Objectives: The objective of this project was to determine pharmacy cost savings and improvement in adherence based on a combinatorial pharmacogenomic test (CPGx ) in patients who had switched or added a new psychiatric medication after having failed monotherapy for their psychiatric disorder.
Research design and methods: The prospective project compared 1 year pharmacy claims between a GeneSight CPGx guided cohort and a propensity-matched control group. Patients were project eligible if they augmented or switched to a different antidepressant or antipsychotic medication within the previous 90 days. Following the medication switch or augmentation, pharmacogenomic (PGx) testing was offered to each patient's treating clinician. Pharmacy claims were extracted from the Medco pharmacy claims database for each patient (n = 2168) for 1 year following testing and compared to a 5-to-1 propensity-matched treatment as usual (TAU), standard of care control group (n = 10,880).
Main outcome measures: Total pharmacy spend per member per year; adherence.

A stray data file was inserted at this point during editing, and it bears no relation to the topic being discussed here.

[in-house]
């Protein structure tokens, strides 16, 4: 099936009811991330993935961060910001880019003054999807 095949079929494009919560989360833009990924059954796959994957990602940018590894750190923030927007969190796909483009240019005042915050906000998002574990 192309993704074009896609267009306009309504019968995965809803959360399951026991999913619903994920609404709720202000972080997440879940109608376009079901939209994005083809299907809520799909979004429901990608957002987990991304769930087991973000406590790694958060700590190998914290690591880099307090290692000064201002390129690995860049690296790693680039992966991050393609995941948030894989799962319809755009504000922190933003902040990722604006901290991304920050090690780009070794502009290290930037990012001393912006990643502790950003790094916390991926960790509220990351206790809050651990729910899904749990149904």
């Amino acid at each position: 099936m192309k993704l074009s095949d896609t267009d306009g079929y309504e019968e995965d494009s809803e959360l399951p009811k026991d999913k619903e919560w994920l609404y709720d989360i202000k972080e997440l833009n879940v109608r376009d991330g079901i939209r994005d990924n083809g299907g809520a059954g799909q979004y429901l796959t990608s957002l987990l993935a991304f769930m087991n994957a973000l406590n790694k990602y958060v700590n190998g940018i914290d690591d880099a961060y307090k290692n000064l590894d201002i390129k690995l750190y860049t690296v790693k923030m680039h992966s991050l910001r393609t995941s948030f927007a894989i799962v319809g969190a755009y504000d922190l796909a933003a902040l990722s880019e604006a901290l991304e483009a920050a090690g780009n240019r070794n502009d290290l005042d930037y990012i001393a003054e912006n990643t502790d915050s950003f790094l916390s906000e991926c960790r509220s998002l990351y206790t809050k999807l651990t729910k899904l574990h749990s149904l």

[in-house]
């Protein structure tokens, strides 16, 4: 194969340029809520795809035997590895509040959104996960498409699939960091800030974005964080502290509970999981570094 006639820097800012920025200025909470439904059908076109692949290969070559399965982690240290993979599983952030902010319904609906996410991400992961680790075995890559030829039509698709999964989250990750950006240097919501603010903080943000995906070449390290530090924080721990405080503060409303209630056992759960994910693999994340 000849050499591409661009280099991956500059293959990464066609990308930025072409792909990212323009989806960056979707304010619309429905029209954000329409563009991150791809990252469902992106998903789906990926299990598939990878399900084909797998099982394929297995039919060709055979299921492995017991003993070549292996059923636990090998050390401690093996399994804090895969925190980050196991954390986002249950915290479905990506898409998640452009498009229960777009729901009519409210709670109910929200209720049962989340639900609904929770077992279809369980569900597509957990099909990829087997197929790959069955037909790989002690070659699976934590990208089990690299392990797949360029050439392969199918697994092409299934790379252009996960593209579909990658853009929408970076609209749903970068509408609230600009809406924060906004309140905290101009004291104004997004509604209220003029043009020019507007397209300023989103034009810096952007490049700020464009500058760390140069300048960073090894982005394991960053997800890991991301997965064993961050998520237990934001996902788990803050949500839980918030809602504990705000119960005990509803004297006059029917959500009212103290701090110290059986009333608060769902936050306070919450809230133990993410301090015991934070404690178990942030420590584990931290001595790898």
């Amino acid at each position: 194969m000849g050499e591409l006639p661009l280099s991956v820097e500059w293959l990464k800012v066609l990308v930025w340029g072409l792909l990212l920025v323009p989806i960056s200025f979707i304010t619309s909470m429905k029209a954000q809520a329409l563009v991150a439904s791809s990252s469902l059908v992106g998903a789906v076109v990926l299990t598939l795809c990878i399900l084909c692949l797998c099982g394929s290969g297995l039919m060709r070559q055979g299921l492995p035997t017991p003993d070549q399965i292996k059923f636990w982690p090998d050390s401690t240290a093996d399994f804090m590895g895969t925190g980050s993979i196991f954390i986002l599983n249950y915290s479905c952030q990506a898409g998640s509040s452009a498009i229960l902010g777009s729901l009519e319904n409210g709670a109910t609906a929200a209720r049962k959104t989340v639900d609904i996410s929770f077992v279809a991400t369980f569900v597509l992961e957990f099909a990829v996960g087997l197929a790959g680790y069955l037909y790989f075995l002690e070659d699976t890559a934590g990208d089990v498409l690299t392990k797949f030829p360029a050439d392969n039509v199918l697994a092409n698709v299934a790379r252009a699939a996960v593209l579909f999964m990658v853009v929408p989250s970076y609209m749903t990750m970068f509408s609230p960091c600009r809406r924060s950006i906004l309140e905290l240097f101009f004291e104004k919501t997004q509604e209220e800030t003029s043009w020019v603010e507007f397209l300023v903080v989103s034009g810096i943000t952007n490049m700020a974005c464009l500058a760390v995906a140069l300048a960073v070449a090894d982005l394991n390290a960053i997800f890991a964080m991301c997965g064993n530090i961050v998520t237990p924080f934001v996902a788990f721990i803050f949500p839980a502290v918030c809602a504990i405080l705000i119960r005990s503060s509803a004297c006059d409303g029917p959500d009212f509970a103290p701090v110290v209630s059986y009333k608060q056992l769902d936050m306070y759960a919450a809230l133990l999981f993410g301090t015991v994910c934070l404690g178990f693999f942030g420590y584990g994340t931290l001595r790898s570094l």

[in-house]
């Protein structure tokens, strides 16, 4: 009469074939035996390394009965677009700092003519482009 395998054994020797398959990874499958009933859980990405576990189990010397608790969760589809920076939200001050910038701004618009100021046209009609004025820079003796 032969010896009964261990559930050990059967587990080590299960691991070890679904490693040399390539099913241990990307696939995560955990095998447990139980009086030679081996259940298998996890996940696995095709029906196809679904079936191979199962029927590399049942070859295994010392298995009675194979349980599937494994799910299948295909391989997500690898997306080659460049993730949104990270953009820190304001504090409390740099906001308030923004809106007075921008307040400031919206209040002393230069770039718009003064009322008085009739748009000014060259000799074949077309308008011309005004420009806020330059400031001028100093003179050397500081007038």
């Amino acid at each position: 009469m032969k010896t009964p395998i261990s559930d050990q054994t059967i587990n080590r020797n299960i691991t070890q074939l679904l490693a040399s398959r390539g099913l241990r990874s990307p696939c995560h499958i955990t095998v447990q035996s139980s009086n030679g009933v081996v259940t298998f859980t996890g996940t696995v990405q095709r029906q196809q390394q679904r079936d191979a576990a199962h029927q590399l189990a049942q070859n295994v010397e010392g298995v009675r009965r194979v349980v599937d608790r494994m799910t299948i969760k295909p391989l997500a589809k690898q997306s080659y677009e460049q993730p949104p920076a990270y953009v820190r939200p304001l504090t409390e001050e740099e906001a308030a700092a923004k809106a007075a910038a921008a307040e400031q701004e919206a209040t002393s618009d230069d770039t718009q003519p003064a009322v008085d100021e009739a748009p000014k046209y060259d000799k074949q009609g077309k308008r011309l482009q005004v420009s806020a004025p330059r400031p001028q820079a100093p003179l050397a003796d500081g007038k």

Results: Patients who received PGx testing saved $1035.60 in total medication costs (both CNS and non-CNS medications) over 1 year compared to the non-tested standard of care cohort (p = 0.007). PGx testing improved adherence compared to standard of care (ΔPDCCPGx = 0.11 vs ΔPDCTAU = -0.01; p < 0.0001). Pharmacy cost savings averaged $2774.53 for patients who were changed to a CPGx congruent medication regimen, compared to those who were not (p < 0.0001).
Conclusions: PGx testing provides significant 'real world' cost savings, while simultaneously improving adherence in a difficult to treat psychiatric population. Limitations of this study include the lack of therapeutic efficacy follow-up data and possible confounding due to matching only on demographic and psychiatric variables.
Keywords: Adherence; Combinatorial pharmacogenomic testing; Mental health; Pharmacogenomics; Pharmacy spend.